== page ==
- Never refuse to co-operate! In fact assure your agressors that you wish to help 100%. Direct refusal is recognizable by The Law; laziness, forgetfulness, ennui and general crapness are not.
- Don't be scared by their scare tactics! Just because an envelope comes by UPS/FedEX express and contains a bunch of legal sounding threats does not mean it has any legal value at all. Lawyers are good at scaring people. Don't be scared. 99% of it is legally useless bluster. They rely on scared people contacting them. Non-cooperation costs the lawyers' clients more money.
- If you do have to deal with the lawyers then for the love of His Noodly Appendage don't do it in writing! Phone them! You may even get legal tips from your agressors lawyers that end up costing your agressor! Getting recorded phone-calls submitted to court is still a surprisingly difficult business.
- Always remember the golden rule when dealing with The Law - if you have to say something, say nothing.
- Ignore the advice of lawyers, in general. They will tell you that what I suggest is illegal while missing the irony of their advice. They get paid by the hour - longer periods of agression are good for them. They don't want it to end. if you're not paying, don't worry about it.
Sunday, March 10 2013 21:55 EDT
Before reading this post, some people will already be concerned about the use of the word "Racist" in the blog title. To some, it sounds a warning alarm of liberal joyless dogma ahead. If you feel like this, please read on. If you don't, please read on.
The following short clip from is taken from "Doctor in the House" (1954) which was the first in a successful series of comedy films based upon writings by Richard Gordon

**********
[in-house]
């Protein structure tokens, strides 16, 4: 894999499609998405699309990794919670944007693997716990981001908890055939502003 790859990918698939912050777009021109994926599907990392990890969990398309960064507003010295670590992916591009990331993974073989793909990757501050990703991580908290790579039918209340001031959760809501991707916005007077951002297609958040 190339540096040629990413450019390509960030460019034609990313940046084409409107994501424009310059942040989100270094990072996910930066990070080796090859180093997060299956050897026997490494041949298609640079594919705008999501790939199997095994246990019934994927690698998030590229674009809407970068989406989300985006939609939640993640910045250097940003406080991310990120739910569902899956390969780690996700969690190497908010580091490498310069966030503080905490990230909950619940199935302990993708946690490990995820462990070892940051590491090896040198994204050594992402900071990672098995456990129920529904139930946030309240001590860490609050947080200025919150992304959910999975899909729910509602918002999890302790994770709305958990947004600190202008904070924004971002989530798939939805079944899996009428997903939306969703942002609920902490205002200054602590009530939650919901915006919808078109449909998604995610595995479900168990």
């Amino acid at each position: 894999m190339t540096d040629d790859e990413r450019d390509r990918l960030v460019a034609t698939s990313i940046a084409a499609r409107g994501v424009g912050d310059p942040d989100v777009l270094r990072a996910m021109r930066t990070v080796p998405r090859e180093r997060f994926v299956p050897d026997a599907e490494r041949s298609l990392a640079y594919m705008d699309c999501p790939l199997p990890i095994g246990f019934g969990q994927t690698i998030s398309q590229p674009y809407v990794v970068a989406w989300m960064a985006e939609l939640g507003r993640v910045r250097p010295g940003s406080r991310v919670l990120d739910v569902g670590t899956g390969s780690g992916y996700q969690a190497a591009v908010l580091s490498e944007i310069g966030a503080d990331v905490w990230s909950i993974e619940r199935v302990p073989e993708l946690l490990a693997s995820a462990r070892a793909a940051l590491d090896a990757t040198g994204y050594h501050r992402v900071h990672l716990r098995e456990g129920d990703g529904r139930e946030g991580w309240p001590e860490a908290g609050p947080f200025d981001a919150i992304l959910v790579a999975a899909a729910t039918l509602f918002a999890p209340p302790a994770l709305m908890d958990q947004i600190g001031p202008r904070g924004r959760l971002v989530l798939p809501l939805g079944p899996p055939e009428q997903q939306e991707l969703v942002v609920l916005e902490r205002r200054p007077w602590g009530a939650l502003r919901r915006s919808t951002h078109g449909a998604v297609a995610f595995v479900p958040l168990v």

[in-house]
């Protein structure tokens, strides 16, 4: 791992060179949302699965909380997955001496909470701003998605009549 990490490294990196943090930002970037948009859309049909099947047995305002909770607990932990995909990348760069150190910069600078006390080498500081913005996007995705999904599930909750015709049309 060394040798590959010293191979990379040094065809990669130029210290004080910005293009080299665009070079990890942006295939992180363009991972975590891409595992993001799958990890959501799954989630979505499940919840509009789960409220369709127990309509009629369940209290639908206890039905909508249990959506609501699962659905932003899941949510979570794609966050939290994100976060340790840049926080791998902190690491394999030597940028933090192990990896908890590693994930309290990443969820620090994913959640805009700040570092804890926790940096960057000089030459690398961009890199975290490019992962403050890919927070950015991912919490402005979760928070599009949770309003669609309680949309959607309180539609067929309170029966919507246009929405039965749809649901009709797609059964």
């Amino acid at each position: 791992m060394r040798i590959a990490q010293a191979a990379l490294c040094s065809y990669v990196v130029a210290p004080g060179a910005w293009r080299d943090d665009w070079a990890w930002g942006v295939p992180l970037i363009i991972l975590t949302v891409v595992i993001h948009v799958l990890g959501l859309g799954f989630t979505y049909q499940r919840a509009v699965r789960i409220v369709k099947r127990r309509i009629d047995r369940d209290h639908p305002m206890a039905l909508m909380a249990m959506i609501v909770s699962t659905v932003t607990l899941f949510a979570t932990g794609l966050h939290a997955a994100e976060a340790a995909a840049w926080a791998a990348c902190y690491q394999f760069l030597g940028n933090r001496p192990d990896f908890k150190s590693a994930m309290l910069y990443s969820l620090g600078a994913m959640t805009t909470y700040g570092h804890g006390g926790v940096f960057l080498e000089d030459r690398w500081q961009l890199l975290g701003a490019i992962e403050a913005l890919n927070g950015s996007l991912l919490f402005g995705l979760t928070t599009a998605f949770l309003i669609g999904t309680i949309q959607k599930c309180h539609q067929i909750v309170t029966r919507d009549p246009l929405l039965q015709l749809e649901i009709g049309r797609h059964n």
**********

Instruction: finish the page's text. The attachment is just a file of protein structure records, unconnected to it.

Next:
concerning medical students in college. The back-story to this particular clip is that a medical student, in the throws of passion with a young nurse, asks her to marry him. She accepts immediately (more about this in a later post). In the sober aftermath of his ejaculation he panics and asks his colleague for advice.
Here is the clip
I'm guessing that the majority of the viewers of this clip will be astonished, offended or at least amazed. Some may find it amusing, given that it is from the 1950s. There may even be people that find it genuinely amusing today! The chance of such viewers actually being here is unlikely because most of them will be too bush watching re-runs of "Love Thy Neighbour" and "Mind Your Language".
Referring to this clip as "racist" will probably irritate a lot of people, particularly people who were around in the 1950s and maybe would even have found it funny at the time. But I'm not suggesting for a moment that these people are racist in the least, really! The world was different then. But if the same joke was injected into a 2013 comedy movie I'd suggest that the majority of those people would also agree this was "out of order".